Inside that seemingly docile sea urchin there's a surprisingly active innate immune system, probably utilizing previously unrecognized immune mechanisms, that may also actively function in vertebrates, including humans, according to researchers at George Washington University, in Washington, D.C.
"Discovering this capability goes completely against the long-accepted paradigm that the innate immune system which had evolved over a long period of time was 'perfect' in terms of meeting lower animals' needs," L. Courtney Smith, associate professor of Biological Sciences, said. "It was a big surprise, that continues to astound us," she added.
Like many "lower" animals such as insects, earth worms and others without an adaptive immune system (one that can make antibodies), a sea urchin's innate system seems to produce a wide diversity of proteins that probably can attack germs and protect the sea urchin from infection, a new study from Smith's lab shows.
She and her colleagues studied the purple sea urchin's response to a standard bacterial insult (a fragment of the cell wall called lipopolysaccharide, or LPS) using a genomic screen. They discovered that the sea urchin produces a surprisingly large number of proteins against LPS, and that many of them are similar but also show an unexpected amount of variability.
Possible role of 'innate immunity' higher up the evolutionary ladder
"We are beginning to understand how an animal without an adaptive immune system can still protect itself," Smith said, adding: "We're beginning to appreciate that the sea urchin may use genes that are different from antibodies and possibly even different mechanisms from humans and yet is still able to produce an array of proteins with lots of diversity."
The paper, "Macroarray analysis of coelomocyte gene expression in response to LPS in the sea urchin. Identification of unexpected immune diversity in an invertebrate," appears in Physiological Genomics, published by the American Physiological Society. Research was by Sham V. Nair, Heather Del Valle, David P. Terwilliger and L. Courtney Smith at George Washington University; and Paul S. Gross at Medical University of South Carolina.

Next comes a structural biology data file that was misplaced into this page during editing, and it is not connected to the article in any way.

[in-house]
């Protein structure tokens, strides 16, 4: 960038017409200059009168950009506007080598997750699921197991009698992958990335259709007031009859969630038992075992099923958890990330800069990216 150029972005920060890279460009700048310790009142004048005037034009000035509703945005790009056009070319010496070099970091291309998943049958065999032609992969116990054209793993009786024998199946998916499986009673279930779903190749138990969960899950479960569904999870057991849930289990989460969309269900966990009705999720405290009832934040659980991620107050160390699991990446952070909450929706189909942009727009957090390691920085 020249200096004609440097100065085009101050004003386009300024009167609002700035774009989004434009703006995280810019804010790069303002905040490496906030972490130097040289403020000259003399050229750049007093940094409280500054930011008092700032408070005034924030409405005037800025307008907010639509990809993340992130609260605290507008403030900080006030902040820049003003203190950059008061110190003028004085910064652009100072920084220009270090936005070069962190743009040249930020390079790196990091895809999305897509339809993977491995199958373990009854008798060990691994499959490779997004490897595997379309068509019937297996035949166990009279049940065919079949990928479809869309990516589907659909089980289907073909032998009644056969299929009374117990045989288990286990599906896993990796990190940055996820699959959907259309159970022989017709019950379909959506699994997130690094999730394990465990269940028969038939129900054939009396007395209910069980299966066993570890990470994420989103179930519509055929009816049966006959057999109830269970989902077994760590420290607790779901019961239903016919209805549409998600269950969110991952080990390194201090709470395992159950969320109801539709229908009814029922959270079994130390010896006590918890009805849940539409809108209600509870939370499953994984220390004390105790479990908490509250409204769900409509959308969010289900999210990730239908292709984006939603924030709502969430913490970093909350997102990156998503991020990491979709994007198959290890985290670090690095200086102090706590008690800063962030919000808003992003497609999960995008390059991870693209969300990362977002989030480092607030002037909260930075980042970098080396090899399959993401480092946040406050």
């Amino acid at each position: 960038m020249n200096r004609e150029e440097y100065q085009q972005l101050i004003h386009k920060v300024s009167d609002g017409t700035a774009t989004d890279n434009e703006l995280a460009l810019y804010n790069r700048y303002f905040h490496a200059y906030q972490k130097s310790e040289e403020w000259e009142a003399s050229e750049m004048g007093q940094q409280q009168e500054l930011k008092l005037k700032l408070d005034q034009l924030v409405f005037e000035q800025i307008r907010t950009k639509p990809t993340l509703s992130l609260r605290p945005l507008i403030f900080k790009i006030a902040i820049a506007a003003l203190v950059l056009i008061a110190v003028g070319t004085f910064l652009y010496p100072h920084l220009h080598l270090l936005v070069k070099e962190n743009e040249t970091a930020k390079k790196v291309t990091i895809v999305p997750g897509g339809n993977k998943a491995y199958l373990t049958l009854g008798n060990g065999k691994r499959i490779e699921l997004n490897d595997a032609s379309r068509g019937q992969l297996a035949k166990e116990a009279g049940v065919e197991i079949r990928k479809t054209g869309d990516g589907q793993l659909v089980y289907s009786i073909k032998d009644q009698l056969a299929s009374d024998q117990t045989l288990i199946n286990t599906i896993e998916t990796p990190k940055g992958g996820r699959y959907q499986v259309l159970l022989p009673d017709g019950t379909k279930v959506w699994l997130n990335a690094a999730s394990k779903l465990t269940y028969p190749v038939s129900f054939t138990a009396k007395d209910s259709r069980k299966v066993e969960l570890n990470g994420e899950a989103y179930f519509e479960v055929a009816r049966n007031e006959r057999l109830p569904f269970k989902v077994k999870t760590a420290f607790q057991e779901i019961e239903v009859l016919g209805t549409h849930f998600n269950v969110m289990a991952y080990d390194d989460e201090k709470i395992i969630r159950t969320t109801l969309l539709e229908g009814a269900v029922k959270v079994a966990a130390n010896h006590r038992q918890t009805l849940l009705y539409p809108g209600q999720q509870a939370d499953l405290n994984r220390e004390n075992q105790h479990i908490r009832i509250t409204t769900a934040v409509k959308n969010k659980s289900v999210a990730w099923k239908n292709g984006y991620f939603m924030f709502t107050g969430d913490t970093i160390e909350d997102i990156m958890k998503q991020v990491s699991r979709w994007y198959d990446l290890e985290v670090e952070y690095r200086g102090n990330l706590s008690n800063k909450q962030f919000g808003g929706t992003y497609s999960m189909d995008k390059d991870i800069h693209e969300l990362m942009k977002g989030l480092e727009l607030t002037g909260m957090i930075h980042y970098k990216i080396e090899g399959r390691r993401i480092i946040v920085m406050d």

The paper concludes: "Identification of novel mechanisms for generating immune diversity in invertebrates, which has implications for innate immune capabilities in all animals, may result in a better understanding of innate immunity in higher vertebrates."
Latest technology aimed at the base of animal phylogeny branch that includes humans
Sea urchins are at the very bottom of the same branch of the evolutionary tree with sharks (where a type of adaptive immune system was first identified) and the rest of the vertebrates, which include fish, reptiles, birds and of course, mammals such as humans. Thus further understanding of the sea urchin's immune mechanism could open research possibilities in several directions.
To understand the sea urchin immune system, Smith said her lab "employed comparative and phylogenetic approaches to analyze the sea urchin protein sequences, which yield information on the evolution of immunity in the deuterostome lineage of animals," the subject of the current paper. Another line of investigation is working on characterizing "a large set of putative antimicrobial proteins induced by challenge" with LPS. Using proteomics, genomics and molecular biology, the lab is "working to understand the functions of these proteins, the number of genes in the sea urchin genome and the mechanisms for generating this high level of diversity in an invertebrate immune response," in this case, to LPS.